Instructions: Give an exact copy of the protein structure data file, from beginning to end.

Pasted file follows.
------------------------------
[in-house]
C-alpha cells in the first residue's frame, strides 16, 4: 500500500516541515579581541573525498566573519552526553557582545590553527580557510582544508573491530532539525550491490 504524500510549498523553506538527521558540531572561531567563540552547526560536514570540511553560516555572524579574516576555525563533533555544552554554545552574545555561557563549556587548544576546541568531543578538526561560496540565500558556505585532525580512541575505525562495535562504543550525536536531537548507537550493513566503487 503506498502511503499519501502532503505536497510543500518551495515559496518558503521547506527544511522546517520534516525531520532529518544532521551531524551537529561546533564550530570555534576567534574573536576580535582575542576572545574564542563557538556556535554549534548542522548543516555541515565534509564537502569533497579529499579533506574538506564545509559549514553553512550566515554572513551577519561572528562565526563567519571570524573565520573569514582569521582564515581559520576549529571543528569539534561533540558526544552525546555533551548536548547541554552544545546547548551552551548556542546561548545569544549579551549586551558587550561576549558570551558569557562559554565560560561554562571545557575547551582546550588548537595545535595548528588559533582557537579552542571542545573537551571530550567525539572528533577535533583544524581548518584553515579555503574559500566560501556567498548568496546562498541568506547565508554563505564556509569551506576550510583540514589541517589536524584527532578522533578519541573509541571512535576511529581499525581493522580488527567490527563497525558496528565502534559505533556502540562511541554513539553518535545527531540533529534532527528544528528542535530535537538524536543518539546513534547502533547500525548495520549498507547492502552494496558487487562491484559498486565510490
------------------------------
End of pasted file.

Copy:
[in-house]
C-alpha cells in the first residue's frame, strides 16, 4: 500500500516541515579581541573525498566573519552526553557582545590553527580557510582544508573491530532539525550491490 504524500510549498523553506538527521558540531572561531567563540552547526560536514570540511553560516555572524579574516576555525563533533555544552554554545552574545555561557563549556587548544576546541568531543578538526561560496540565500558556505585532525580512541575505525562495535562504543550525536536531537548507537550493513566503487 503506498502511503499519501502532503505536497510543500518551495515559496518558503521547506527544511522546517520534516525531520532529518544532521551531524551537529561546533564550530570555534576567534574573536576580535582575542576572545574564542563557538556556535554549534548542522548543516555541515565534509564537502569533497579529499579533506574538506564545509559549514553553512550566515554572513551577519561572528562565526563567519571570524573565520573569514582569521582564515581559520576549529571543528569539534561533540558526544552525546555533551548536548547541554552544545546547548551552551548556542546561548545569544549579551549586551558587550561576549558570551558569557562559554565560560561554562571545557575547551582546550588548537595545535595548528588559533582557537579552542571542545573537551571530550567525539572528533577535533583544524581548518584553515579555503574559500566560501556567498548568496546562498541568506547565508554563505564556509569551506576550510583540514589541517589536524584527532578522533578519541573509541571512535576511529581499525581493522580488527567490527563497525558496528565502534559505533556502540562511541554513539553518535545527531540533529534532527528544528528542535530535537538524536543518539546513534547502533547500525548495520549498507547492502552494496558487487562491484559498486565510490